3. I'll have to just disagree. Like global warming, there are enough agenda papers and people on both sides that we can both cherry-pick on HFCS. If it can cause any effects that are different than table sugar, then it does not get processed the same way (everything from what you smell in it to how it comes out the other end matters). Even the corn industry shills admit that it does act as a flavor enhancer, which will tend to make you want to eat more of it (or what it's in). I'll leave the hydrogenated fats (some natural trans fats are actually good for you) with: Trans fat - Wikipedia, the free encyclopedia. Heart disease sort of kills, and it was these fats that were championed for a very long time as heart-healthy. Go food industry.

4. ...which is the reason HFCS, among other things (MSG, in all its names), can be so bad, as they cause you to be fooled as to what a proper intake is. They also make you feel more satisfied with food that does not taste good, while also making you like real good food less, because it lacks that "wow factor" from sugar, salt, and flavor enhancers.

5. We did! Now we have one that's even less useful!
icon10.gif
The FDA has proven itself to be an industry front first, citizen health protector second, every time we give it a chance.

Quote:

Originally Posted by dallan
Who isn't worried about the antibiotics and hormones in livestock, let alone the fact that they store that and all the pesticides they have taken in in their reproductive(milk/cheese)organs and fat/muscle tissue...which is what is eaten.


I can't stand beef, some chicken, and many cheeses (I mean, I love cheese, but will find one brand unappetizing, or eat it and get a reaction of some kind), these days. I've often wondered if that has something to do with it, but haven't felt like paying $10-20/lb for 'properly raised' livestock, or more for gourmet cheeses, to find out. Going vegetarian and supplementing B would be a lot cheaper!

Quote:

In addition as i said before from what i understand it effects (inhibits) the part of your brain that tells you that you are full thus you eat more.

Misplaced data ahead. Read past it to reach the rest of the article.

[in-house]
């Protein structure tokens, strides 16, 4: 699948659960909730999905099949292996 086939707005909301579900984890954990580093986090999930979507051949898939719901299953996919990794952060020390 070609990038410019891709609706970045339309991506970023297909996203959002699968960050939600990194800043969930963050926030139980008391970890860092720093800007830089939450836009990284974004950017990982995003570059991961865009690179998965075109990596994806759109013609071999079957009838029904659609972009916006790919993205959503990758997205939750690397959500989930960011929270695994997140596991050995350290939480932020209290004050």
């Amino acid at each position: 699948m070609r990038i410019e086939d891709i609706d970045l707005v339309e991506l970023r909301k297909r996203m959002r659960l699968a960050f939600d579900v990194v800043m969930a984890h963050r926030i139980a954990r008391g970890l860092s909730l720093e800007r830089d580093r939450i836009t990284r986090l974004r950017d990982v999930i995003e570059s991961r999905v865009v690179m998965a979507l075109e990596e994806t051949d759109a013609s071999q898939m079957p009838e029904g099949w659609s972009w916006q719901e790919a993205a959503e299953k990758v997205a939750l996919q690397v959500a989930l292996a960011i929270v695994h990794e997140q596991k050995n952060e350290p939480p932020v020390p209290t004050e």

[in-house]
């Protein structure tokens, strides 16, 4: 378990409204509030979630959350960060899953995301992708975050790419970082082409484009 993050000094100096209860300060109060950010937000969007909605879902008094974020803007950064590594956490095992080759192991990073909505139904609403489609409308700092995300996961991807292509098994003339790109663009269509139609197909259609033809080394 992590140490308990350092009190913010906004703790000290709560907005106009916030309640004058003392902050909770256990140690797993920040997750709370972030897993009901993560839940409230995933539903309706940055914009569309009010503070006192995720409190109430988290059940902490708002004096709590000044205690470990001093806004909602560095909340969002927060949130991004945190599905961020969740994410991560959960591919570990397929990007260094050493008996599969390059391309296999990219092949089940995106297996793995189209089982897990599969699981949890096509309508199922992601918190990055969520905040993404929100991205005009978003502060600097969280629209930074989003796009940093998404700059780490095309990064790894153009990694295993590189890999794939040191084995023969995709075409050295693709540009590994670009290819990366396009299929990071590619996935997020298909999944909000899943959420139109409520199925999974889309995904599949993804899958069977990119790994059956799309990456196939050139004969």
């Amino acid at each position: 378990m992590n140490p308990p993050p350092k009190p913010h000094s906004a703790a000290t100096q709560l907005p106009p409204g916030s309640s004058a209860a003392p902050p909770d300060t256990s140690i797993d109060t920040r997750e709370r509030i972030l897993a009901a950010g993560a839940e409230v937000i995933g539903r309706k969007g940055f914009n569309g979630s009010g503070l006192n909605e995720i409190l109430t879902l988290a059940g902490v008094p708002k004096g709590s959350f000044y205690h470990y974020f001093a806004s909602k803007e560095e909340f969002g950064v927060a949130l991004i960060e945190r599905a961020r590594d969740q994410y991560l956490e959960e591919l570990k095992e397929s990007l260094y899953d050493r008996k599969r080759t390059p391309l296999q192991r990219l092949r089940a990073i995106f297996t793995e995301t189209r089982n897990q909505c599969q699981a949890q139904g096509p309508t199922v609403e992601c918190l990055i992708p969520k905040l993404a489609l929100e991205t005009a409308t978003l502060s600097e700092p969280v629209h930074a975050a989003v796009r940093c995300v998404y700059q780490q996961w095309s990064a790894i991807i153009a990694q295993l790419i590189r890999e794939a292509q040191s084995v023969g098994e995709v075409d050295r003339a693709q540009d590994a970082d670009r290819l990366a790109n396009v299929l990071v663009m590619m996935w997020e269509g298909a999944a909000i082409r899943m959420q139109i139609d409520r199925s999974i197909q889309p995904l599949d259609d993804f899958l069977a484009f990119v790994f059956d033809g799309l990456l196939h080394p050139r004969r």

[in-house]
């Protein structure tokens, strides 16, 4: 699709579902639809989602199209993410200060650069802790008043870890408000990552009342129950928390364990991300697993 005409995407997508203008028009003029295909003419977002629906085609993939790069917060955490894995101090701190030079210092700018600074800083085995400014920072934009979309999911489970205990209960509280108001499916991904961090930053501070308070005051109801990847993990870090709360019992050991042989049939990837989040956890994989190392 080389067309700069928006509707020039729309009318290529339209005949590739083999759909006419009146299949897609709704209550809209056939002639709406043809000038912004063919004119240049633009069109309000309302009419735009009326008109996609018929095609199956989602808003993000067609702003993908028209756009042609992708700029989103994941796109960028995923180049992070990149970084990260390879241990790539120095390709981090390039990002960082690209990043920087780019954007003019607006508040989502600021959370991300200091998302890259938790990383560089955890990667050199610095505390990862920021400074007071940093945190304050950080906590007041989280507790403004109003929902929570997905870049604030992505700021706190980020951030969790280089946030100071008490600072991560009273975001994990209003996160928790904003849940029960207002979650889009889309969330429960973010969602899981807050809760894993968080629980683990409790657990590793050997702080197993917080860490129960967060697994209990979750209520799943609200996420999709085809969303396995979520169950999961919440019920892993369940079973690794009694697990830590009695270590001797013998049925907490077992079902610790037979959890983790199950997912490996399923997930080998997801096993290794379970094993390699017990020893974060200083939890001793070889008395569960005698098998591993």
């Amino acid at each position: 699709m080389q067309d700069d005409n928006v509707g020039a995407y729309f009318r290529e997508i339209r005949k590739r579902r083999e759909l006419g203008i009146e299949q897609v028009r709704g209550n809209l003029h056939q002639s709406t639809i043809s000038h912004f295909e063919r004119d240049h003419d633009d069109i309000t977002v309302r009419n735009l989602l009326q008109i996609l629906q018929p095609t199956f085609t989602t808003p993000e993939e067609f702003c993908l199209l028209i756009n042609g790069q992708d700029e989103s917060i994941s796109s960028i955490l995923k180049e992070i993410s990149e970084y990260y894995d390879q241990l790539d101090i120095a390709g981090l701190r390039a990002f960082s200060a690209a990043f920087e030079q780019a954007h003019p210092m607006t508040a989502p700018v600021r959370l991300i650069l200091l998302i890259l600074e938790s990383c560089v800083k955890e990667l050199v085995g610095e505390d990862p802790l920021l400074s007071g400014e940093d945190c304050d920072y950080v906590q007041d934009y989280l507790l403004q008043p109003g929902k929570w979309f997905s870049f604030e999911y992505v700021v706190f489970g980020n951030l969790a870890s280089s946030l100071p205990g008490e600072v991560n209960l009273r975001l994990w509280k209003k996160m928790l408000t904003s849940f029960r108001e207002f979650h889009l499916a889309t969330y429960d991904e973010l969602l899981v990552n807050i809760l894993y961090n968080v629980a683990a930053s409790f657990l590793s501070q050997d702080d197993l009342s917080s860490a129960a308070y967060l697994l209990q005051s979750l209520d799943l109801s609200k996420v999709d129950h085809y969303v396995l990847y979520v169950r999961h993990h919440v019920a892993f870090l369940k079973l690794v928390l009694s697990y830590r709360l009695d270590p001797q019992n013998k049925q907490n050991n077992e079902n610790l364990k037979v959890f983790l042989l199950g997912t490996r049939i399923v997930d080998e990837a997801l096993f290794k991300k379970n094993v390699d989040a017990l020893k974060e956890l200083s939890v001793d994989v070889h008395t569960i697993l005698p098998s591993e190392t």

Practically all flavor enhancers do this.
Quote:

Still no comments about the fact that it is a free radical? Maybe the idea of free radicals are not mainstream yet in a lot of the country.


Just eating things that quickly become them may not be good, but they also get created by your body's normal functioning. I don't know about HFCS "being" one, but I'm pretty sure basically all simple sugars are bad, in terms of excess free radicals being made and not taken care of. Eating multiple forms of A & E (IE, raw fruit and veggies that we never eat enough of, nasty-but-good-for-you cod liver oil, etc.--the ones from plants and animals are basically impossible to take too much of), and getting plenty of C (the common synthetic forms are identical to the natural ones, and cheaper) is probably the best way to handle that, from what I know of what our current diets tend to really lack in.

Quote:

Originally Posted by ericj /img/forum/go_quote.gif
If antibiotics are being administered indiscriminately or livestock is being slaughtered at inappropriate times, you'd do well to make arguments against abuse of antibiotics in livestock.


That is the argument. That livestock are kept alive by these things, but never remotely healthy, and there's still plenty of it in their systems when slaughtered or milked (with high doses, some it will never go away, and it will increase the need for re-use, since good bacteria will get killed, too). Not to say every farm does this, but that there's no way to look on a package of meat or dairy and tell (beyond added growth hormone, which makes for absolutely nasty milk), and that it is basically a requirement for the mass production of very cheap meat.

About neglecting animals for the sake of an Organic certification, I wholly agree, and only worry about Organic for a small selection of foods [size=xx-small](where it either matters to me in terms of health, or I think I might otherwise be supporting Monsanto, Bayer, etc.)[/size]. Without being exceptionally rich, or running a small farm, you have to compromise [size=xx-small](I know I'm supporting those companies eating the meat I do, but I'm not ready to go without, at this point)[/size].

Given that mercury has been in our diets for ages, rarely causes problems as part of diet, and there's at least some evidence that a good diet allows us to get rid of it and/or store it away, I'll take my chances with domestic fish. Here's what some quick Googling found. What I'd read before was Japanese (salmon, tuna, and mackerel are major parts of their traditional diets).
 
Jun 26, 2009 at 6:10 PM Post #75 of 118

revolink24

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Wooo I just love hearing about Woodstock. Basically because it's just down the road from here. /random post